Online script mill swoops on Jenny Craig’s database

5 minute read

Eucalyptus has bought up the defunct weight-loss company’s ‘digital assets’ so current and former clients can expect a call.

Pilot and Juniper owner Eucalyptus has vacuumed up the digital remains of defunct weight-loss giant Jenny Craig in a move to increase its reach in the weight-loss drug space.

Eucalyptus founder Tim Doyle posted a statement on his LinkedIn page last night saying:

“We think there is an incredible opportunity to combine our world-leading weight-loss programs, delivered through Juniper and Pilot, with a brand that has helped hundreds of thousands of Australians lose weight over the last 30+ years.”

While it is unclear exactly what those digital assets are, it is a fair speculation to think that those “hundreds of thousands” of current and former Jenny Craig clients can expect some contact from Eucalyptus in the not-so-distant future.

TMR asked Mr Doyle :

  • what does the purchase of the company’s online capability mean and does it include the company’s database?
  • what was the price paid?
  • will Eucalyptus retain any part of the Jenny Craig brand name?
  • will it be rolled into Eucalyptus’ existing brands or become a new entity?

At the time of publication, Mr Doyle had not responded to our questions.

Jenny Craig was put in the hands of FTI Consulting on Tuesday 9 May, according to the company’s report released this week, with FTI officers appointed as voluntary administrators on 18 May.

Perhaps ironically, one of the reasons the directors of Jenny Craig listed for the business’ downfall was “strong competition and the entrance of new players, particularly online”.

Other factors which led to the decision to wind the company up, according to the directors, were continued trading losses; under-capitalisation; non-repayment of a $1.3 million loan by [US parent company] Craig Holdings; and the announcement of Craig Holdings’ bankruptcy on 8 May.

FTI Consulting also added the impact of supply chain timing and costs as a result of the covid pandemic, non-performing stores in both Australia and New Zealand, a fixed-cost base that could not be “flexed” without capital investment, and accelerated repayment of an intercompany loan from Craig Holdings.

According to FTI, 15 parties have shown an interest in buying Jenny Craig. None of the interested parties were unable “to get comfortable with taking on the whole or a substantial portion of the business”. It is also unclear at this time if the brand name “Jenny Craig” will be able to be used.

FTI reported that “intangible property” held by Jenny Craig and up for sale included customer databases and lists; employee coaching and training materials; recipes for food items to the extent they are owned; and the company’s website to the extent it is owned by/controlled by the company. It also includes “goodwill, the development of a patented food recharge bar and the value of the company’s website and domain name”.

“The estimated realisable value for these intangible assets is unknown and dependent on a potential willing buyer,” said the FTI Consulting report.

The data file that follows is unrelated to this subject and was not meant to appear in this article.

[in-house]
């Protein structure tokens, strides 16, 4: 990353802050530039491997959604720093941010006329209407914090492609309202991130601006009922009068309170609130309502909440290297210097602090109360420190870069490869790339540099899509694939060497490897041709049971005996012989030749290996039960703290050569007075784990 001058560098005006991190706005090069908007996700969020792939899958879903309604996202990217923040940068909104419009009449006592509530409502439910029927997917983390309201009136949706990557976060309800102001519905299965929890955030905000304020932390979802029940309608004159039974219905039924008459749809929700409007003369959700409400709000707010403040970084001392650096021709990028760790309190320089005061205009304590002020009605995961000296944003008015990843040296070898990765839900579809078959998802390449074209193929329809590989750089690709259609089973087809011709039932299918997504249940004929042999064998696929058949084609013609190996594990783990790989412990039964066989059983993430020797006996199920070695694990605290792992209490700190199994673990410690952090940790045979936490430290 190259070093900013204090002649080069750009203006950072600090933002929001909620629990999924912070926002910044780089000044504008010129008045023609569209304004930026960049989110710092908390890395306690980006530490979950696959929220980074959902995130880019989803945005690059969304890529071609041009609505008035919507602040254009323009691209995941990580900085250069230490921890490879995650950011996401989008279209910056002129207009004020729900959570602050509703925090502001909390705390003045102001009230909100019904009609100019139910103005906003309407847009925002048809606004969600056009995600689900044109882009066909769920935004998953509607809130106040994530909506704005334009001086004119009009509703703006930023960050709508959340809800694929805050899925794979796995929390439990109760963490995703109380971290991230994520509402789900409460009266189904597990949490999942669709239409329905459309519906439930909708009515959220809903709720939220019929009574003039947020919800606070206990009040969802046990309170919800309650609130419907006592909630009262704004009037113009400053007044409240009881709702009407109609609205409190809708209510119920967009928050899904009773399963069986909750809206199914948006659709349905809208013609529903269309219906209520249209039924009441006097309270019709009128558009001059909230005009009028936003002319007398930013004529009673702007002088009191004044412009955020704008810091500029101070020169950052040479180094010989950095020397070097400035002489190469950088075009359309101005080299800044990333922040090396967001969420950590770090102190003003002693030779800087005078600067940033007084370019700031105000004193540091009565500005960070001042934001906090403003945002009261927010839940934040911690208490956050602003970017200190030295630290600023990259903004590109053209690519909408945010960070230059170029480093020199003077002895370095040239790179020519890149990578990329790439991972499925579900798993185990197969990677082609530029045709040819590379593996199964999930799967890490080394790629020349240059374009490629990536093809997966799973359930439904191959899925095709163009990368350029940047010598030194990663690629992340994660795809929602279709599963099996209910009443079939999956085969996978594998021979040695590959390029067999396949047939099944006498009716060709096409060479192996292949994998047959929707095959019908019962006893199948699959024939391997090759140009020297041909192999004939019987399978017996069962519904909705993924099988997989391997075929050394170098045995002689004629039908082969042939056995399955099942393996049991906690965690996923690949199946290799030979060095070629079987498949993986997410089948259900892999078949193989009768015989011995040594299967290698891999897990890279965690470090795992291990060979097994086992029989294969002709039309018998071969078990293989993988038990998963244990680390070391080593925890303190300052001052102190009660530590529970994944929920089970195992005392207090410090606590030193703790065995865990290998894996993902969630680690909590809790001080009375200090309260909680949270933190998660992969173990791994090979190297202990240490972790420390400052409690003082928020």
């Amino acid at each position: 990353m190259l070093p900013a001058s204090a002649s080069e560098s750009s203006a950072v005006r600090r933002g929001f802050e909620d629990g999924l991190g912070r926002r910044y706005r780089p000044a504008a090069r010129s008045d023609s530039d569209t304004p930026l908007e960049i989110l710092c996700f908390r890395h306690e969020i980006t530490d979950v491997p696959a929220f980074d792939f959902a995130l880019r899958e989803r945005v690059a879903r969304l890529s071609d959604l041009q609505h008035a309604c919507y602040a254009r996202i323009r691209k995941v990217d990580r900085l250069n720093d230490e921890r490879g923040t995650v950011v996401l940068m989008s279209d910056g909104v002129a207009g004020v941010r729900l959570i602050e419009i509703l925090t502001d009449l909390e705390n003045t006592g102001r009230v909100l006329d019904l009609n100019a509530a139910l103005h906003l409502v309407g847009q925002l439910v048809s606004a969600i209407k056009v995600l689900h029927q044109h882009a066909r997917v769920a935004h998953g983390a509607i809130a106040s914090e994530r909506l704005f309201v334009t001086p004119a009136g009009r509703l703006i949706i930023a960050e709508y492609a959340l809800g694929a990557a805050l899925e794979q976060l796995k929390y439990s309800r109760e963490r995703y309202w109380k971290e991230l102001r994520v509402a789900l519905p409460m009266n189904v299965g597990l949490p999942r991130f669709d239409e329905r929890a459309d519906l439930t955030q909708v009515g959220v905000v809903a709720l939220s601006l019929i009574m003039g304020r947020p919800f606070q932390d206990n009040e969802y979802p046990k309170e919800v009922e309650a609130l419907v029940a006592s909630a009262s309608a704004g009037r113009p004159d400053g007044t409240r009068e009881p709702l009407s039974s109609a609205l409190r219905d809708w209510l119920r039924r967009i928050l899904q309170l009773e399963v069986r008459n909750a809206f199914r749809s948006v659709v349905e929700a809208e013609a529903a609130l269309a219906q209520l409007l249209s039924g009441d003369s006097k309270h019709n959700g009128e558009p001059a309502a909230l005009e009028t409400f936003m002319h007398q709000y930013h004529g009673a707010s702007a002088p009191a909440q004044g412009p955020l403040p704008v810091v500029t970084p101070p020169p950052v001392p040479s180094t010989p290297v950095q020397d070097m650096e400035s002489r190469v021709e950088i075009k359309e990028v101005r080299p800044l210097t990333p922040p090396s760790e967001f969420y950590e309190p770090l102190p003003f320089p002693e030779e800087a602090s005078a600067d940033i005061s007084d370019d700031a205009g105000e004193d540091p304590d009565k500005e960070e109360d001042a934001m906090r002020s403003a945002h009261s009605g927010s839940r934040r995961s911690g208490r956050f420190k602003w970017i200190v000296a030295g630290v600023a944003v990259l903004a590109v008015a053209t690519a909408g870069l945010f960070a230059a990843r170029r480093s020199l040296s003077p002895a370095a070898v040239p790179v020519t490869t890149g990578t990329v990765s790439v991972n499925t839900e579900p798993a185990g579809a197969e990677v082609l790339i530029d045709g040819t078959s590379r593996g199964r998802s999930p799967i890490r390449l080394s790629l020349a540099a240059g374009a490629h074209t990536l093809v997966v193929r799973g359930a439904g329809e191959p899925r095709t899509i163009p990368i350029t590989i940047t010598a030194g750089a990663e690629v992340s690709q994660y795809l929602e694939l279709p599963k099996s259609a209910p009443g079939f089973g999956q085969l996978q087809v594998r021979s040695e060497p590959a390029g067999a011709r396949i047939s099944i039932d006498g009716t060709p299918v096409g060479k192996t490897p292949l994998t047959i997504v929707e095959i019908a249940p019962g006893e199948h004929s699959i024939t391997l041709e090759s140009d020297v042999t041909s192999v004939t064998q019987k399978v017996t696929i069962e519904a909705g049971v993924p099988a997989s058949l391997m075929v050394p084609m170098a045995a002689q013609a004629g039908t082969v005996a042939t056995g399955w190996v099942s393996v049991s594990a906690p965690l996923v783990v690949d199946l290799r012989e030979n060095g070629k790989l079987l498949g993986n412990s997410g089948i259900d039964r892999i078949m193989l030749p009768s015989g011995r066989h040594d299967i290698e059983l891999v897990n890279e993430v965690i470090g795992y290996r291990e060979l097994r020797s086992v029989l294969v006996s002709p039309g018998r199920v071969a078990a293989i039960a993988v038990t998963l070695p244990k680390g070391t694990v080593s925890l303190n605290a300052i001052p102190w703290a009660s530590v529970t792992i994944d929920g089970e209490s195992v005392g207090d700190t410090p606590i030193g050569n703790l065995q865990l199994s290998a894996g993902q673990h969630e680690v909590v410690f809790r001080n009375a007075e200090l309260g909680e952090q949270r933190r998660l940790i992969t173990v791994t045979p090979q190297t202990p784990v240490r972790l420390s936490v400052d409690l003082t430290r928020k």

A meeting of creditors will be held at 11am next Wednesday 14 June.

Jenny Craig employs approximately 306 personnel in Australia, has 73 owned and managed stores and along with online sales, services approximately 7300 customers per week. It is a wholly-owned subsidiary of Craig Holdings, a US-based company which filed for Chapter 7 bankruptcy on 8 May.

Eucalyptus currently has 17 Australian-based vacancies listed on its website, including chief of staff, “people business” manager, clinical governance manager, community manager, and for an unspecified number of GPs.

In the “what you’ll get from us” section of the GP job description, rewards include competitive hourly rate, 10-20 hours of work per week with an option to increase, complete flexibility around schedule, work from home or from Eucalyptus’ “beautiful Sydney office”, support from a team of nurses and patient support specialists and “your fellow Euc GPs”, technology platforms designed to automate workflows such as letter templates and electronic patient notes, telehealth to provide “inclusive, empathetic and non-stigmatised care”, and options to be involved in “clinical project work, including quality improvement, clinical trials and media etc”.

Eucalyptus runs:

  • Pilot – a men’s healthcare portal including online consultations and script provision for weight loss, erectile dysfunction, hair loss, and premature ejaculation;
  • Kin – a women’s reproductive health portal offering contraception, prenatal vitamins, family planning, a pregnancy checklist, fertility advice, postpartum healthcare, and supplements;
  • Software – a skincare portal, offering individualised treatment programs, acne kits, acne supplements, pimple patches, anti-ageing treatments, and “ingredients you can’t get off the shelf”; and,
  • Juniper – a women’s health portal, the headline act of which is a weight-loss program including the prescription of weight-loss drugs such as Saxenda, health tracking, a “private community” and lifestyle coaching.

Eucalyptus’ homepage also includes photographs of sex toys, although where they appear in the company’s product line is not clear.

Are you a current or former Jenny Craig customer? Let us know what you think about Eucalyptus’ purchase of your details. Contact Cate Swannell at

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